10 mins read 22 Feb 2020

Gravitational waves in space reveal the secret lives of dead stars

Astrophysicists simulate what a space-borne gravitational wave instrument, known as LISA, will be able to tell us about the lives and deaths of binary neutron stars.

New research, led by the ARC Centre of Excellence in Gravitational Wave Discovery (OzGrav) has highlighted through simulations how a space-based laser interferometer will be able to detect the weaker signals of in-spiral binary neutron stars when the two massive objects are still some distance apart.

A double neutron star system comprises of two neutron stars orbiting each other, produces periodic disturbances in the surrounding space-time, much like ripples spreading on a pond surface. These ‘ripples’ are called gravitational-waves.

The study, led by Ph.D. student Mike Lau, predicts that gravitational waves from binary neutron star systems, along with binary white dwarf systems, will be detected by the future space-based observatory, known as the Laser Interferometer Space Antenna (LISA) mission.

The paper is a collaboration of OzGrav working with Monash Univerity and Swinburne University of Technology, along with international partners at the University of Birmingham, University of Copenhagen, and Universitá degli studi Milano Bicocca. The results were published in the Monthly Notices of the Royal Astronomical Society,

Lau, the first author of the paper, compares his team to ‘astro-paleontologists’: “[It’s] Like learning about a dinosaur from its fossil, we piece together the life of a binary star from their double neutron star fossils,” he said.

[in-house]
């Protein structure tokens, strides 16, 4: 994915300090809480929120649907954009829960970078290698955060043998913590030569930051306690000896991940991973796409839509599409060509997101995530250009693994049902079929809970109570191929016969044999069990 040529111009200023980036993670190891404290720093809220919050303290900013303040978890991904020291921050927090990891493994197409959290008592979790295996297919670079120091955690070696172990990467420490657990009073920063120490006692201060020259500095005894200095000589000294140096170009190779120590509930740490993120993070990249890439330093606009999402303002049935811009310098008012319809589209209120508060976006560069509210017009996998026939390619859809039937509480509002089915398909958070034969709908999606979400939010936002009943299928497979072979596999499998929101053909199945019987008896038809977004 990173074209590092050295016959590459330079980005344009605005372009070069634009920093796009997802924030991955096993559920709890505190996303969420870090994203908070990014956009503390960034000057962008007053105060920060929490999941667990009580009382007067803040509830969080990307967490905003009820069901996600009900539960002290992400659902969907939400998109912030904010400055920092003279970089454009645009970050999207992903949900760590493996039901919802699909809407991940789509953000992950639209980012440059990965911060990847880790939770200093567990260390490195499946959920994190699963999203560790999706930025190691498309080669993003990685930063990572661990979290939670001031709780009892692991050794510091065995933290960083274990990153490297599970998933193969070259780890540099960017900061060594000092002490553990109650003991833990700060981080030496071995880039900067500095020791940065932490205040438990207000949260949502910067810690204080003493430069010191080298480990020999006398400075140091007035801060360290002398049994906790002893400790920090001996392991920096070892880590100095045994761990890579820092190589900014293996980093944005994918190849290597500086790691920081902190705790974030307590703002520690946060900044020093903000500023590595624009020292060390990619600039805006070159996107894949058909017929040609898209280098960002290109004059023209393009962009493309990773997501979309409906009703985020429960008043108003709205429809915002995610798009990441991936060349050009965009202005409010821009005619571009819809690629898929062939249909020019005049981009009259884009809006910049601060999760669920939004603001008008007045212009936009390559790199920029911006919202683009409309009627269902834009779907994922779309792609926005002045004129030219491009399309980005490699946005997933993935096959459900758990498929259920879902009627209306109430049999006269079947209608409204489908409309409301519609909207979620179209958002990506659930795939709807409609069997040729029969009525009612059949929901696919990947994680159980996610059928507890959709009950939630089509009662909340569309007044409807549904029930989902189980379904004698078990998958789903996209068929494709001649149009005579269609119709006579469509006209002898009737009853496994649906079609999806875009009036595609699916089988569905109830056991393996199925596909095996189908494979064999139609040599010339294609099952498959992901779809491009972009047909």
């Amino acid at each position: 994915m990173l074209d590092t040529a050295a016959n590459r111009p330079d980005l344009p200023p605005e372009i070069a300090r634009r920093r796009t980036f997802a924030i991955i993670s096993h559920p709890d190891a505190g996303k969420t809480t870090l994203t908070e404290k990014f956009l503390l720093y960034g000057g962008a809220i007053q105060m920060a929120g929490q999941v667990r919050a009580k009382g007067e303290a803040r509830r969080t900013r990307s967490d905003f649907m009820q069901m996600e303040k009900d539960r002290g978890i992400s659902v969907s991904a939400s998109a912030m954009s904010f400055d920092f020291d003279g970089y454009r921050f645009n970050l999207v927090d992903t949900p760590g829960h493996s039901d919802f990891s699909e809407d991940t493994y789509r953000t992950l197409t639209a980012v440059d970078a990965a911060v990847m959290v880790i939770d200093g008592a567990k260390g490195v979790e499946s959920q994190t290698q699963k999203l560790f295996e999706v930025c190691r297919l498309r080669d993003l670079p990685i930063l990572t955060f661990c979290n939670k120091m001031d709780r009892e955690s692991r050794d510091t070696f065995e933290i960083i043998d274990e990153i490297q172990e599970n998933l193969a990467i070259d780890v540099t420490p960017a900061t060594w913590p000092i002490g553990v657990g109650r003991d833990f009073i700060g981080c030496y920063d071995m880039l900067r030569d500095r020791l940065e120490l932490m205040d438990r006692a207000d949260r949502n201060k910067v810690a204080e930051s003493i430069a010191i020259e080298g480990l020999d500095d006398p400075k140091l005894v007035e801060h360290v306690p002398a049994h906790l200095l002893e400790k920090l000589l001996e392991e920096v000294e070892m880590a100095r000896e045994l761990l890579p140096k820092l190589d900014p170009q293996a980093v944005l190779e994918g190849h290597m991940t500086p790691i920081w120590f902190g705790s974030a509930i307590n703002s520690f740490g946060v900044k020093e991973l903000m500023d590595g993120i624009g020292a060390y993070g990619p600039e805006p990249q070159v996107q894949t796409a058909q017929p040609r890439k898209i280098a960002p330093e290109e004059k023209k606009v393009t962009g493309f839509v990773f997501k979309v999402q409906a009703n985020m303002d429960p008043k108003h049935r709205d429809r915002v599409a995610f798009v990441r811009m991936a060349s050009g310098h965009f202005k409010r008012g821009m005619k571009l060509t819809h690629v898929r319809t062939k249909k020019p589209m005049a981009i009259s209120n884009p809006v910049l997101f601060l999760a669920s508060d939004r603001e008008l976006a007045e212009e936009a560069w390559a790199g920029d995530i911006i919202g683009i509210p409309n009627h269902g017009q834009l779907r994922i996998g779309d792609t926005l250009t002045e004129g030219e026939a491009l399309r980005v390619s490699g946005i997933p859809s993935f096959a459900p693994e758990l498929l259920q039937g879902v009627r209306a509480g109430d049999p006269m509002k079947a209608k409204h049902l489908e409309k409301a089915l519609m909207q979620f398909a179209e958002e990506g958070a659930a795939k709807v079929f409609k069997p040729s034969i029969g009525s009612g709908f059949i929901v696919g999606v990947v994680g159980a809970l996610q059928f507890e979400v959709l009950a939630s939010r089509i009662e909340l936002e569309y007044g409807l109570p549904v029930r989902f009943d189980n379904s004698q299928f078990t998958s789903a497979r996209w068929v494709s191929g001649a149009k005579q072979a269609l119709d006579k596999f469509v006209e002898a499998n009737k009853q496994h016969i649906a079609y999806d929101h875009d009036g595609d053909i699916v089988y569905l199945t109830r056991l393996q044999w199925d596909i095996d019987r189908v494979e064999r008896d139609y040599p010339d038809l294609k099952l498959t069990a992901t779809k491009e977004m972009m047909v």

Predictions of Early Detections

The Small Magellanic Cloud (left) and Large Magellanic Cloud (right). Credit: NASA Universe.

Using computer simulations to model a population of double neutron stars, the team predicts that in four years of operation, LISA will have measured the gravitational waves emitted by 35 double neutron star systems, as they orbit each other. From this number, 94% are predicted to be from within the Milky Way Galaxy, 5% from the Large Magellanic Cloud (LMC) and 1% from the Small Magellanic Cloud (SMC) over a four-year period.

Both the LMC and SMC are neighbouring galaxies which can be seen with the naked eye from southern locations, such as Australia. They reside approximately 160,000 and 200,000 light-years away from our Galaxy.

In detail, however, the research highlights that LISA will be able to detect weaker gravitational-wave distortions in space-time, relative to Earth-based interferometers like the Laser Interferometry Gravitational-wave Observatory (LIGO), opening the door to potential new discoveries in astrophysics.

To date, scientists still haven’t found a way to measure the gravitational waves given off when two neutron stars or black holes are still far apart in their orbit. These weaker waves hold valuable information about the lives of stars and could reveal the existence of entirely new object populations in our Galaxy.